The SyFy Channel “horror” movies are a whole lot more entertaining when they’re super-broad and ultra-silly, and while it’d be great if the popular network buckled down and tried to make a few truly scary movies, I’m clearly a fan of their schlocky genre fare. There are endless degrees of “bad” filmmaking, but sometimes the SyFy lunatics find the right way to produce bad movies, and the result is, at the very least, a diverting way to spend 90 mildly-inebriated minutes in front of the television. In other words, they make a lot of junky movies, but I’d rather have silly SyFy schlock than no schlock at all.
Unfortunately the network’s latest effort, the blandly-titled Boogeyman, looks like a combination of good intentions paired with a flat and mostly generic follow-through. The flick arrives as a welcome respite from SyFy’s recent menu of giant monster “epics,” and it does feature a pretty creepy monster, but for the most part Jeffrey Lando’s Boogeyman is a whole lot of arid blather, a bunch of of drab character saying perfunctory things, and (to be fair) a few legitimate moments of legitimate horror. They’re very few and far between, but they’re better than nothing, I guess.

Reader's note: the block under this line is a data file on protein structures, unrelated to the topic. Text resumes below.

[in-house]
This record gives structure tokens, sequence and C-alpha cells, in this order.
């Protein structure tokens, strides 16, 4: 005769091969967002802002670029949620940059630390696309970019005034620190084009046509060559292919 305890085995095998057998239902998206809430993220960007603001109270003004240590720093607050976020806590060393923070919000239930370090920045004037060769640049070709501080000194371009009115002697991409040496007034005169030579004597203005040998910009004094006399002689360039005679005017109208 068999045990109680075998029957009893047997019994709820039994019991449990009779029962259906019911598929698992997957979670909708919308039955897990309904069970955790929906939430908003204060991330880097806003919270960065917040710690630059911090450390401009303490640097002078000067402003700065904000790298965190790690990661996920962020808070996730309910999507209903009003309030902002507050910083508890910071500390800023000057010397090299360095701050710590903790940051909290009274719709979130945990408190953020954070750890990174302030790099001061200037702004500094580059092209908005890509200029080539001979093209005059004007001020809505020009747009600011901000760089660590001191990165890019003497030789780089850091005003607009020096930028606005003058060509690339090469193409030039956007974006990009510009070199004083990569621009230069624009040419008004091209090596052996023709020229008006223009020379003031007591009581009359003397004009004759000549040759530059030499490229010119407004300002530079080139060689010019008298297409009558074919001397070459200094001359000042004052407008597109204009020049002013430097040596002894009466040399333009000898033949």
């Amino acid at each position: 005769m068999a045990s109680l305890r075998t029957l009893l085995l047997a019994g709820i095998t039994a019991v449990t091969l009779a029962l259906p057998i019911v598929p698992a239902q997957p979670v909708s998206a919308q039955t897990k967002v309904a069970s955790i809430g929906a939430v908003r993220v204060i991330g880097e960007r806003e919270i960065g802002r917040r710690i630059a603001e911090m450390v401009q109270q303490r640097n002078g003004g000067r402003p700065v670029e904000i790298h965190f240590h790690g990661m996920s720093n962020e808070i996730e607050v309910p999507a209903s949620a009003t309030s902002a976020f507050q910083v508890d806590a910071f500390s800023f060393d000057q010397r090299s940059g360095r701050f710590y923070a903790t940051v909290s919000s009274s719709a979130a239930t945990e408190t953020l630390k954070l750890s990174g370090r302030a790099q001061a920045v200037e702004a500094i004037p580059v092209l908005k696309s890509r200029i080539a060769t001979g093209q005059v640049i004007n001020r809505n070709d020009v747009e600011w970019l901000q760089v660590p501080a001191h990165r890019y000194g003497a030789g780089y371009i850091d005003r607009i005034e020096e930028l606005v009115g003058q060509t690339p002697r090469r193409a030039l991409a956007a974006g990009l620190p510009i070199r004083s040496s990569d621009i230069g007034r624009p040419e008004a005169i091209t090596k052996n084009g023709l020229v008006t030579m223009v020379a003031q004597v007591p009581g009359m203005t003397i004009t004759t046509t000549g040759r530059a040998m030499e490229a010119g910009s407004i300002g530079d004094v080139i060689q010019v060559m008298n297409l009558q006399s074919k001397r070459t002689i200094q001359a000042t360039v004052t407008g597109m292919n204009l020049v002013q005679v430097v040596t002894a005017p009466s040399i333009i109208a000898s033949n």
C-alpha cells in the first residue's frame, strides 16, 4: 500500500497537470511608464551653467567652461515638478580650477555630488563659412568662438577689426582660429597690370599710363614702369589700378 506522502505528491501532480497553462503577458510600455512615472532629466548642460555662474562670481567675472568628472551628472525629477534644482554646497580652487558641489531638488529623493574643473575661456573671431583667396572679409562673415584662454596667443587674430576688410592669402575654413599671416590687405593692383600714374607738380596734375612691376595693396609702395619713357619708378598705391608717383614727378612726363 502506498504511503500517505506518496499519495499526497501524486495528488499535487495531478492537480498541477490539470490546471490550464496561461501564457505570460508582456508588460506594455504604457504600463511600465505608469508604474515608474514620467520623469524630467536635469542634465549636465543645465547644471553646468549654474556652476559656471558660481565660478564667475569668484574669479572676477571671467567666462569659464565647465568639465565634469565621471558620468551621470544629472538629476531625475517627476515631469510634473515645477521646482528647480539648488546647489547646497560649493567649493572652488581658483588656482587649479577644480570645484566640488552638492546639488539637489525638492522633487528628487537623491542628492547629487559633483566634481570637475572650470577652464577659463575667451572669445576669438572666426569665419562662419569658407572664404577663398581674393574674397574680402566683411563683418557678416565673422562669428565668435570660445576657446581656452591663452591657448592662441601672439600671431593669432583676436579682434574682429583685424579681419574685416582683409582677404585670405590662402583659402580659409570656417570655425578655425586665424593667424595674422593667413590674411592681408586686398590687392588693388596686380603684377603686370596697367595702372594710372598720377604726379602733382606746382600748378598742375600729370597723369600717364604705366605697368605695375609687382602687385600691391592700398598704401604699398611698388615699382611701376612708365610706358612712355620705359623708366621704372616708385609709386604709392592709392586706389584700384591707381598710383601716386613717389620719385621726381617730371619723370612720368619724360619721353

Boasting a screenplay that’s slightly better than what we’re used to from Saturday nights on SyFy -- the premise isn’t bad, but the dialogue is frequently ripe -- Boogeyman is about a small-town cop whose sons accidentally awaken a, well, a boogeyman. And then we get a lot of patently uninteresting stuff between the strangely upbeat cop and a disconcertingly pretty female cop, some other drab townsfolk, and three obnoxious kids before we end up in a third act that almost comes close to working as a mini-siege sequence, but then rambles off in other directions before closing with a truly inane sequel tease.
On the Boogeyman scale, this wholly forgettable exploit is slightly more captivating than Ulli Lommel’s terrible 1980 film of the same name, but it’s not quite as good as the 2005 Boogeyman that Ghost House churned out two more sequels from. In other words, there are still no good horror movies with the title of “Boogeyman” -- and that’s a shame, because Stephen King once wrote a boogeyman story that’s all sorts of creepy. Respect to SyFy for trying to tone things down and deliver an actual horror flick amidst all their crazy sci-fi shenanigans, but Boogeyman is simply too dreary to warrant much attention.